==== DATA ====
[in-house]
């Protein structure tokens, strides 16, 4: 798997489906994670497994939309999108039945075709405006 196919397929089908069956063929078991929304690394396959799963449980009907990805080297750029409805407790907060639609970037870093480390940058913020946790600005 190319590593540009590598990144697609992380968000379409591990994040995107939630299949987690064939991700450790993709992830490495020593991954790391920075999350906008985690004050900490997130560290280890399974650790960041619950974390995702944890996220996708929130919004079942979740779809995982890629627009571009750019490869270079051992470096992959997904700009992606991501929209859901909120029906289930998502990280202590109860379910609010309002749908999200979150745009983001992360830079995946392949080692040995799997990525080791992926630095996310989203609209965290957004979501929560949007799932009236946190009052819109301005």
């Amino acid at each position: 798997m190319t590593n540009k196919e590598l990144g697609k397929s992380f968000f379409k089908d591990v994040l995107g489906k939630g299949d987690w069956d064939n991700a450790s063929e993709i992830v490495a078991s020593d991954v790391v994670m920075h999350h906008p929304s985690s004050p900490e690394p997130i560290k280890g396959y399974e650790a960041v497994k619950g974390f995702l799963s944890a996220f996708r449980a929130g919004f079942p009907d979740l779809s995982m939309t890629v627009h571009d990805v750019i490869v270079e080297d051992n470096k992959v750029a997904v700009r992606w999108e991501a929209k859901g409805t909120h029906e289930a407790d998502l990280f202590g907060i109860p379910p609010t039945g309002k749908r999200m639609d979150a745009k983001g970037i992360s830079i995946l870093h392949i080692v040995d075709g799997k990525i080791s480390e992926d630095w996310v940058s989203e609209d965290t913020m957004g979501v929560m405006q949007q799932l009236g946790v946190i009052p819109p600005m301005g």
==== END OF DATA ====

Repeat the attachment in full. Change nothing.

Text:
[in-house]
């Protein structure tokens, strides 16, 4: 798997489906994670497994939309999108039945075709405006 196919397929089908069956063929078991929304690394396959799963449980009907990805080297750029409805407790907060639609970037870093480390940058913020946790600005 190319590593540009590598990144697609992380968000379409591990994040995107939630299949987690064939991700450790993709992830490495020593991954790391920075999350906008985690004050900490997130560290280890399974650790960041619950974390995702944890996220996708929130919004079942979740779809995982890629627009571009750019490869270079051992470096992959997904700009992606991501929209859901909120029906289930998502990280202590109860379910609010309002749908999200979150745009983001992360830079995946392949080692040995799997990525080791992926630095996310989203609209965290957004979501929560949007799932009236946190009052819109301005």
């Amino acid at each position: 798997m190319t590593n540009k196919e590598l990144g697609k397929s992380f968000f379409k089908d591990v994040l995107g489906k939630g299949d987690w069956d064939n991700a450790s063929e993709i992830v490495a078991s020593d991954v790391v994670m920075h999350h906008p929304s985690s004050p900490e690394p997130i560290k280890g396959y399974e650790a960041v497994k619950g974390f995702l799963s944890a996220f996708r449980a929130g919004f079942p009907d979740l779809s995982m939309t890629v627009h571009d990805v750019i490869v270079e080297d051992n470096k992959v750029a997904v700009r992606w999108e991501a929209k859901g409805t909120h029906e289930a407790d998502l990280f202590g907060i109860p379910p609010t039945g309002k749908r999200m639609d979150a745009k983001g970037i992360s830079i995946l870093h392949i080692v040995d075709g799997k990525i080791s480390e992926d630095w996310v940058s989203e609209d965290t913020m957004g979501v929560m405006q949007q799932l009236g946790v946190i009052p819109p600005m301005g």